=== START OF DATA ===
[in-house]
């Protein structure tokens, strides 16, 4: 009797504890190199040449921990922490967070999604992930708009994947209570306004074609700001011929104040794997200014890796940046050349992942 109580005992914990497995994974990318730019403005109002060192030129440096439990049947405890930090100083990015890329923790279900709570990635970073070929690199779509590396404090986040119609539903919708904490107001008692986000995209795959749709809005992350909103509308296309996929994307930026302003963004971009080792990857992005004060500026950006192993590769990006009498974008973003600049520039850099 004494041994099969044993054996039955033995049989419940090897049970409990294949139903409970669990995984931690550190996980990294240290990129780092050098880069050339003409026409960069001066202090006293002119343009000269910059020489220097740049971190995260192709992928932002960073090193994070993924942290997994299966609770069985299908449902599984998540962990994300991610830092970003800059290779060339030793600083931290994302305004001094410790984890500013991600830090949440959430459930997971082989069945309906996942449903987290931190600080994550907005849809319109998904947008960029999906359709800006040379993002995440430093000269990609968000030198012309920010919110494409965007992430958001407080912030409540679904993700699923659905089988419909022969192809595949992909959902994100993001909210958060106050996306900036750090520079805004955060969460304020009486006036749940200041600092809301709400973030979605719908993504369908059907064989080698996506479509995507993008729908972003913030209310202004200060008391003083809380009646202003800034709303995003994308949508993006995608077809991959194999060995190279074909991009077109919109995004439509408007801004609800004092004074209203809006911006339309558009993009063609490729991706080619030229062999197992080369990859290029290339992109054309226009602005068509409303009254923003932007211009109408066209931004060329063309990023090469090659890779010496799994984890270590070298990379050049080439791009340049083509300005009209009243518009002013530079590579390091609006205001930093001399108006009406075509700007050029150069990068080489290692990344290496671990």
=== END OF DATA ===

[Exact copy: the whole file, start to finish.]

[in-house]
């Protein structure tokens, strides 16, 4: 009797504890190199040449921990922490967070999604992930708009994947209570306004074609700001011929104040794997200014890796940046050349992942 109580005992914990497995994974990318730019403005109002060192030129440096439990049947405890930090100083990015890329923790279900709570990635970073070929690199779509590396404090986040119609539903919708904490107001008692986000995209795959749709809005992350909103509308296309996929994307930026302003963004971009080792990857992005004060500026950006192993590769990006009498974008973003600049520039850099 004494041994099969044993054996039955033995049989419940090897049970409990294949139903409970669990995984931690550190996980990294240290990129780092050098880069050339003409026409960069001066202090006293002119343009000269910059020489220097740049971190995260192709992928932002960073090193994070993924942290997994299966609770069985299908449902599984998540962990994300991610830092970003800059290779060339030793600083931290994302305004001094410790984890500013991600830090949440959430459930997971082989069945309906996942449903987290931190600080994550907005849809319109998904947008960029999906359709800006040379993002995440430093000269990609968000030198012309920010919110494409965007992430958001407080912030409540679904993700699923659905089988419909022969192809595949992909959902994100993001909210958060106050996306900036750090520079805004955060969460304020009486006036749940200041600092809301709400973030979605719908993504369908059907064989080698996506479509995507993008729908972003913030209310202004200060008391003083809380009646202003800034709303995003994308949508993006995608077809991959194999060995190279074909991009077109919109995004439509408007801004609800004092004074209203809006911006339309558009993009063609490729991706080619030229062999197992080369990859290029290339992109054309226009602005068509409303009254923003932007211009109408066209931004060329063309990023090469090659890779010496799994984890270590070298990379050049080439791009340049083509300005009209009243518009002013530079590579390091609006205001930093001399108006009406075509700007050029150069990068080489290692990344290496671990």